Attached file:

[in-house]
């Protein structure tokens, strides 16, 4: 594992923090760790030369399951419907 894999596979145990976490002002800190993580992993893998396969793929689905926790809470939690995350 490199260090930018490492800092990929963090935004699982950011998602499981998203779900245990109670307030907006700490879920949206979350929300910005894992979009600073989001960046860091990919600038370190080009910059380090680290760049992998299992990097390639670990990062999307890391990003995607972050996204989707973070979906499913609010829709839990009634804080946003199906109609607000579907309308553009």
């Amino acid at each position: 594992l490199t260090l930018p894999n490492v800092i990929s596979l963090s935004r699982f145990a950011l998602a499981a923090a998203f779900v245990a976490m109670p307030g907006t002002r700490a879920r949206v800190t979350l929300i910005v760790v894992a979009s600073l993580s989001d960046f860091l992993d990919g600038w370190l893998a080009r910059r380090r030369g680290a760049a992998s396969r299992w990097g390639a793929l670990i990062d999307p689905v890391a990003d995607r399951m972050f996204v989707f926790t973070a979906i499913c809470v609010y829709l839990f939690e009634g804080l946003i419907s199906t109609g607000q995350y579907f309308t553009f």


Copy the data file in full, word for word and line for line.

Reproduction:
[in-house]
């Protein structure tokens, strides 16, 4: 594992923090760790030369399951419907 894999596979145990976490002002800190993580992993893998396969793929689905926790809470939690995350 490199260090930018490492800092990929963090935004699982950011998602499981998203779900245990109670307030907006700490879920949206979350929300910005894992979009600073989001960046860091990919600038370190080009910059380090680290760049992998299992990097390639670990990062999307890391990003995607972050996204989707973070979906499913609010829709839990009634804080946003199906109609607000579907309308553009």
């Amino acid at each position: 594992l490199t260090l930018p894999n490492v800092i990929s596979l963090s935004r699982f145990a950011l998602a499981a923090a998203f779900v245990a976490m109670p307030g907006t002002r700490a879920r949206v800190t979350l929300i910005v760790v894992a979009s600073l993580s989001d960046f860091l992993d990919g600038w370190l893998a080009r910059r380090r030369g680290a760049a992998s396969r299992w990097g390639a793929l670990i990062d999307p689905v890391a990003d995607r399951m972050f996204v989707f926790t973070a979906i499913c809470v609010y829709l839990f939690e009634g804080l946003i419907s199906t109609g607000q995350y579907f309308t553009f």